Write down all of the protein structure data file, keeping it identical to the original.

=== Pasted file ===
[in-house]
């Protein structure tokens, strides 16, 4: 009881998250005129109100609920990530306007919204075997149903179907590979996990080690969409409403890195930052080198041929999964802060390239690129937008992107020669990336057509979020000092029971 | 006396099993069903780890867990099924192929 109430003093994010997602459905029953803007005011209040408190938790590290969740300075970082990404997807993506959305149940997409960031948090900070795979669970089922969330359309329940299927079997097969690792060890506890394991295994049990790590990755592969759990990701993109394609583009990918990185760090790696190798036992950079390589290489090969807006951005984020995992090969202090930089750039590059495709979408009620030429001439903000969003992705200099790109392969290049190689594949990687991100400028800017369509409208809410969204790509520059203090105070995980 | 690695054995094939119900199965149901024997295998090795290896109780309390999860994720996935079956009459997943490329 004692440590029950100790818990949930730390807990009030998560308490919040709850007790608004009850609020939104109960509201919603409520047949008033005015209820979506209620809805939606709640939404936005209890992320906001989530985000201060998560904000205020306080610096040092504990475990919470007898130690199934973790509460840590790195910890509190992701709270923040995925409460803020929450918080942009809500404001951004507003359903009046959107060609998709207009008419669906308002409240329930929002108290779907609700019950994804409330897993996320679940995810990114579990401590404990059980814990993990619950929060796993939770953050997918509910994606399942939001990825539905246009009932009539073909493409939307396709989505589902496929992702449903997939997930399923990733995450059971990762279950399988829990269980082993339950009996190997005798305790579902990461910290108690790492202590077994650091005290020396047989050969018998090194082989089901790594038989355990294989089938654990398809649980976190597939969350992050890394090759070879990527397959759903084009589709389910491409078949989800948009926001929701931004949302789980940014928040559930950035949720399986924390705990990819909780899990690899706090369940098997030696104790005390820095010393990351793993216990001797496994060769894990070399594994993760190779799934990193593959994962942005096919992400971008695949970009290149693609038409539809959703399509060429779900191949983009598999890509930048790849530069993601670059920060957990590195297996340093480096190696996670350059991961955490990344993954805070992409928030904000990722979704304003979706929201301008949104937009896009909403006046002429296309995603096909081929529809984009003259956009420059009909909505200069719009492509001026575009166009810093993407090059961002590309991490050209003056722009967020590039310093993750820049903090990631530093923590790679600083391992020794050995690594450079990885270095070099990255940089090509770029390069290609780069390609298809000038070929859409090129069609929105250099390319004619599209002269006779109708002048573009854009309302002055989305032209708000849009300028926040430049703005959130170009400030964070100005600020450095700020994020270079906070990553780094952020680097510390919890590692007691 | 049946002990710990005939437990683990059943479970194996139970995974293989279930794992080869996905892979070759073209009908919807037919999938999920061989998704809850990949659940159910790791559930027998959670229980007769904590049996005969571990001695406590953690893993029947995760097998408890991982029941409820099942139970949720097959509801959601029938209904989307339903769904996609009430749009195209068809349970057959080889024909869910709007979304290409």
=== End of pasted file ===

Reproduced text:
[in-house]
């Protein structure tokens, strides 16, 4: 009881998250005129109100609920990530306007919204075997149903179907590979996990080690969409409403890195930052080198041929999964802060390239690129937008992107020669990336057509979020000092029971 | 006396099993069903780890867990099924192929 109430003093994010997602459905029953803007005011209040408190938790590290969740300075970082990404997807993506959305149940997409960031948090900070795979669970089922969330359309329940299927079997097969690792060890506890394991295994049990790590990755592969759990990701993109394609583009990918990185760090790696190798036992950079390589290489090969807006951005984020995992090969202090930089750039590059495709979408009620030429001439903000969003992705200099790109392969290049190689594949990687991100400028800017369509409208809410969204790509520059203090105070995980 | 690695054995094939119900199965149901024997295998090795290896109780309390999860994720996935079956009459997943490329 004692440590029950100790818990949930730390807990009030998560308490919040709850007790608004009850609020939104109960509201919603409520047949008033005015209820979506209620809805939606709640939404936005209890992320906001989530985000201060998560904000205020306080610096040092504990475990919470007898130690199934973790509460840590790195910890509190992701709270923040995925409460803020929450918080942009809500404001951004507003359903009046959107060609998709207009008419669906308002409240329930929002108290779907609700019950994804409330897993996320679940995810990114579990401590404990059980814990993990619950929060796993939770953050997918509910994606399942939001990825539905246009009932009539073909493409939307396709989505589902496929992702449903997939997930399923990733995450059971990762279950399988829990269980082993339950009996190997005798305790579902990461910290108690790492202590077994650091005290020396047989050969018998090194082989089901790594038989355990294989089938654990398809649980976190597939969350992050890394090759070879990527397959759903084009589709389910491409078949989800948009926001929701931004949302789980940014928040559930950035949720399986924390705990990819909780899990690899706090369940098997030696104790005390820095010393990351793993216990001797496994060769894990070399594994993760190779799934990193593959994962942005096919992400971008695949970009290149693609038409539809959703399509060429779900191949983009598999890509930048790849530069993601670059920060957990590195297996340093480096190696996670350059991961955490990344993954805070992409928030904000990722979704304003979706929201301008949104937009896009909403006046002429296309995603096909081929529809984009003259956009420059009909909505200069719009492509001026575009166009810093993407090059961002590309991490050209003056722009967020590039310093993750820049903090990631530093923590790679600083391992020794050995690594450079990885270095070099990255940089090509770029390069290609780069390609298809000038070929859409090129069609929105250099390319004619599209002269006779109708002048573009854009309302002055989305032209708000849009300028926040430049703005959130170009400030964070100005600020450095700020994020270079906070990553780094952020680097510390919890590692007691 | 049946002990710990005939437990683990059943479970194996139970995974293989279930794992080869996905892979070759073209009908919807037919999938999920061989998704809850990949659940159910790791559930027998959670229980007769904590049996005969571990001695406590953690893993029947995760097998408890991982029941409820099942139970949720097959509801959601029938209904989307339903769904996609009430749009195209068809349970057959080889024909869910709007979304290409």